Back in November, word surfaced that Amazon was working on a proper newscaster voice for Alexa, which it would be used when reading the news. Unlike the assistant’s regular voice, the newscaster voice features the same intonation and emphasis used by professionals when delivering the news. As of today, Alexa users in the US can now access that newscaster voice.
Amazon first detailed its plans in November on its developers blog, where it explained that its use of a neural text-to-speech system (NTSS) provided the flexibility necessary to adjust Alexa’s speaking style. In this case, Amazon used a few hours of newscaster-style voice recordings to create the newscaster voice, something that wasn’t previously possible with it concatenative system.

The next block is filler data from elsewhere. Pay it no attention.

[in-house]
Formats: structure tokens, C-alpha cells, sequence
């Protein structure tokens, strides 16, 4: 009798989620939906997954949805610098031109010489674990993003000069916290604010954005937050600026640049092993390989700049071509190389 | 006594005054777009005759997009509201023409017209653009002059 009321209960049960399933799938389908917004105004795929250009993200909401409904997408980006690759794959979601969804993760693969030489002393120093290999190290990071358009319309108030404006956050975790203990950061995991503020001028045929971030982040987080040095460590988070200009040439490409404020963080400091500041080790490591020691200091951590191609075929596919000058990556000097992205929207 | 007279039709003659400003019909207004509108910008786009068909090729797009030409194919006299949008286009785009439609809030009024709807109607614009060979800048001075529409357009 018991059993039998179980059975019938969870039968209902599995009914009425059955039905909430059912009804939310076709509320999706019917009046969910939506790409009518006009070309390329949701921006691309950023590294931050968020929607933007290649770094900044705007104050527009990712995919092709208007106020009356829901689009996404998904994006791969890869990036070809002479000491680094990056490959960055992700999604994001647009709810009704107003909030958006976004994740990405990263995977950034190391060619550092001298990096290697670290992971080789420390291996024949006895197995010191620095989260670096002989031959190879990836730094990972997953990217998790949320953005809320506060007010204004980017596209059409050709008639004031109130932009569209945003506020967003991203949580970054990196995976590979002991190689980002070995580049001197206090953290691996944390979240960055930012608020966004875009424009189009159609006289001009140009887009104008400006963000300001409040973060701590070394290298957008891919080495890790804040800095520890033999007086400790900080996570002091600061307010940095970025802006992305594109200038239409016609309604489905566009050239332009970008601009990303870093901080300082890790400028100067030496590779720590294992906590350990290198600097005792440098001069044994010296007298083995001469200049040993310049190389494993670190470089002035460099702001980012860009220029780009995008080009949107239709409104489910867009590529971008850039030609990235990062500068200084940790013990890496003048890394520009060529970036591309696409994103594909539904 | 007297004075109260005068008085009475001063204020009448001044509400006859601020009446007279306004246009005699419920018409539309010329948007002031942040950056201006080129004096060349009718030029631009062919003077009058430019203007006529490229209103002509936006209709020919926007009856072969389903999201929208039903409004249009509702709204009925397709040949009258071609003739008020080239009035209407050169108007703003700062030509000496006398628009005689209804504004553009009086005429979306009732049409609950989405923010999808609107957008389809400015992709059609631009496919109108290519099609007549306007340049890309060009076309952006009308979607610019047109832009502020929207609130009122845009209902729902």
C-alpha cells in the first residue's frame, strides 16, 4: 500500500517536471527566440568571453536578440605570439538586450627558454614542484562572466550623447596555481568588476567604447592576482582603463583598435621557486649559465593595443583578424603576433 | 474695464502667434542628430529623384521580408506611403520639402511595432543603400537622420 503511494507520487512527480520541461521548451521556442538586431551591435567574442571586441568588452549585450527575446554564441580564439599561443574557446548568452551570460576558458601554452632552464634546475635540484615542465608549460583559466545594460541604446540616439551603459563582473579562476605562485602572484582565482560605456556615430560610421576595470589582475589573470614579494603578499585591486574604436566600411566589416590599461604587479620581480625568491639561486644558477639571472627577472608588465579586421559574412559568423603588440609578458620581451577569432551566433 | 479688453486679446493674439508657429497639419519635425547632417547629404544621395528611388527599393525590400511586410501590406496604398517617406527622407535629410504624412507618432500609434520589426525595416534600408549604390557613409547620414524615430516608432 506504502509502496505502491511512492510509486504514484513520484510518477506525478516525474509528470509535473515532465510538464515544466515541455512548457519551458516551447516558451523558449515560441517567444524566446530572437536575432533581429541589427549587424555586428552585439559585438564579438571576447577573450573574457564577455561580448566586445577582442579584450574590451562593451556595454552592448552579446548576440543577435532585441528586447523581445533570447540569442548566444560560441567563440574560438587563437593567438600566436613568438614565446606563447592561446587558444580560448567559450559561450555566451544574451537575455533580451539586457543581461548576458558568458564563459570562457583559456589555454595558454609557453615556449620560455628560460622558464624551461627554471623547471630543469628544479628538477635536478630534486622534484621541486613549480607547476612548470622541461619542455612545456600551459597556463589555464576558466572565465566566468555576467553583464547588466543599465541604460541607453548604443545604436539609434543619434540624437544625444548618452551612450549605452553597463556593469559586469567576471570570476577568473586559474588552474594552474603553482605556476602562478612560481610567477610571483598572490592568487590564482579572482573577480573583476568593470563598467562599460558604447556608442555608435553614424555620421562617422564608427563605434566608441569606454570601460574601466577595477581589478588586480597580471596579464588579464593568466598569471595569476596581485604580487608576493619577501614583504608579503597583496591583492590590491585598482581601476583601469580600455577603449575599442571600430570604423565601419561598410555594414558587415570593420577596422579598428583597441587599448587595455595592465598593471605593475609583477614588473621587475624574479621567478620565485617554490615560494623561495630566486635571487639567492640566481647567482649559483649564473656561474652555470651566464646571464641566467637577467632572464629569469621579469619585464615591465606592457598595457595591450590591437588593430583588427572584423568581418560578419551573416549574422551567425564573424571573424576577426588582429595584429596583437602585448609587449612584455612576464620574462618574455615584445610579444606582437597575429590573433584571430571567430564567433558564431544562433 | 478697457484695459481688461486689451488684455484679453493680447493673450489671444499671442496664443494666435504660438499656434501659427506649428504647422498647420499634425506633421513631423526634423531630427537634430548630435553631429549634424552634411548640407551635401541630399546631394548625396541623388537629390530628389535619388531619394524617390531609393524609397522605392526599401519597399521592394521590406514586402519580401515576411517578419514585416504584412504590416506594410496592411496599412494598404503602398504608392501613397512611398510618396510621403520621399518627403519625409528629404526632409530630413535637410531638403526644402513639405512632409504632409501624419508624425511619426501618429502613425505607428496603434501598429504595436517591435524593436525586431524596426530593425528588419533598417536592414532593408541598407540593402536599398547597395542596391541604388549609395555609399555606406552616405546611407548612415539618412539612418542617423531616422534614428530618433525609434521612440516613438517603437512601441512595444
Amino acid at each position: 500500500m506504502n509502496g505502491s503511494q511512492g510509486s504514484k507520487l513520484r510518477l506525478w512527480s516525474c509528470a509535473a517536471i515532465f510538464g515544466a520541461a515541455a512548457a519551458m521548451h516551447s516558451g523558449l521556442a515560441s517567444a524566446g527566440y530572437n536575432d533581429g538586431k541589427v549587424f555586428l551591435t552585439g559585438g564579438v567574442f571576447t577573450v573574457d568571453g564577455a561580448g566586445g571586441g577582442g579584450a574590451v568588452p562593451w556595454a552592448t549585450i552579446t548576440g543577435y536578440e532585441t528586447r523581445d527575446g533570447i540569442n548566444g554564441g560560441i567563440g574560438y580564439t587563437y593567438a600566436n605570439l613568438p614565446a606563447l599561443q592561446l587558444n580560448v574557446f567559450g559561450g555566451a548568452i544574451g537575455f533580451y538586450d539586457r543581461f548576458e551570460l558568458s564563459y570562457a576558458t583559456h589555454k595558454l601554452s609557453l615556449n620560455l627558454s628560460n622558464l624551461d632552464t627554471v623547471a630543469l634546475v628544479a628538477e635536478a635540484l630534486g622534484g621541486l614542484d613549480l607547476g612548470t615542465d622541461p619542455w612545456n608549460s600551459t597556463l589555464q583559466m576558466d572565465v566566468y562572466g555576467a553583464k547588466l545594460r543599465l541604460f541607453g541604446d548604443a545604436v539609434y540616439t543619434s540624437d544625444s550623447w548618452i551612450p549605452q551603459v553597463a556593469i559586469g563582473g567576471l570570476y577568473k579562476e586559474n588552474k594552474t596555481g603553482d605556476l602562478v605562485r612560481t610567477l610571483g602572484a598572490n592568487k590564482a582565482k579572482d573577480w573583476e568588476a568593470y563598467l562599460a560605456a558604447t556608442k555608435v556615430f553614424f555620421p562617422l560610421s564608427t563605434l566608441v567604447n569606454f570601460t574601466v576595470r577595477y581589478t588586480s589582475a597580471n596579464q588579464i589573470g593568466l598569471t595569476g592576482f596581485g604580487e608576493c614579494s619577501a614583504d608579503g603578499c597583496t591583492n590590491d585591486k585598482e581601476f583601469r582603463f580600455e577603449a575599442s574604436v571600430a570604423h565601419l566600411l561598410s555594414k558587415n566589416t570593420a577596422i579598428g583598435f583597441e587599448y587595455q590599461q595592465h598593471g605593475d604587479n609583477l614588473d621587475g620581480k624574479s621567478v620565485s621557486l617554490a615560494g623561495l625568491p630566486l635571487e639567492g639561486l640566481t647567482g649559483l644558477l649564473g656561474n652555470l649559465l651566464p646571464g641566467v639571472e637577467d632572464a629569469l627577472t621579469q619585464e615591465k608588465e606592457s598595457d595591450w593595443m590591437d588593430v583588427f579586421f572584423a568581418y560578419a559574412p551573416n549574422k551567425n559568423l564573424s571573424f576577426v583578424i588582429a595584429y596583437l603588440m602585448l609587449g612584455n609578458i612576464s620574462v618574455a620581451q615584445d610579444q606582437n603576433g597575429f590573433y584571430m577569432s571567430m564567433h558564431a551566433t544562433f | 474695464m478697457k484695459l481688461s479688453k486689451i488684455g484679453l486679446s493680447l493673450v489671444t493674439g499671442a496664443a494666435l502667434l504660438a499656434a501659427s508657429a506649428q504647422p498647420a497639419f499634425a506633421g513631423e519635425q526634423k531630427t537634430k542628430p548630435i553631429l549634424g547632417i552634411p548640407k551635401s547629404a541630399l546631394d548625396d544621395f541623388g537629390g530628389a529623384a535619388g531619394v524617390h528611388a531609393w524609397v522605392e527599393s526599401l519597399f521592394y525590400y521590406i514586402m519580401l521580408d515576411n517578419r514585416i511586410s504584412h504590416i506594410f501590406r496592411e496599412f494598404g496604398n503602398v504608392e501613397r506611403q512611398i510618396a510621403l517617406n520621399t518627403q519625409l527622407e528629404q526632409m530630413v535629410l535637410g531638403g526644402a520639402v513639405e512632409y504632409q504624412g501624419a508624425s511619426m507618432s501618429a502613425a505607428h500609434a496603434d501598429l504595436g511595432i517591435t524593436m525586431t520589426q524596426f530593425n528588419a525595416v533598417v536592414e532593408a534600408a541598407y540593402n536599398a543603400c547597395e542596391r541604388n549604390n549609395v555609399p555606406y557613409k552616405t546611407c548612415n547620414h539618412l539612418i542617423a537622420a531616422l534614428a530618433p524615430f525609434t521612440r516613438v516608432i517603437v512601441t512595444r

Though Alexa being able to read the news is nothing new, the assistant’s regular speaking voice isn’t really suited to the task — its spoken version of written news content sounds off and can be hard to follow at times. The newscaster voice fixes this by putting emphasis on the right spots in a story, helping break up the flow while making it easier for users to keep track of what they’re hearing.
According to its most recent blog post, Amazon’s Neural TTS technology enables Alexa to adjust its voice based on the type of request it receives. The first example of this is the newly launched newscaster voice, which is automatically used when the users asks for a news update.
The same technology could be used in the future for other voice adjustments based on the command Alexa receives. In addition to reading the news, the newscaster voice will also be used when users ask Alexa for information from Wikipedia. The new voice is available to Alexa users in the US starting today.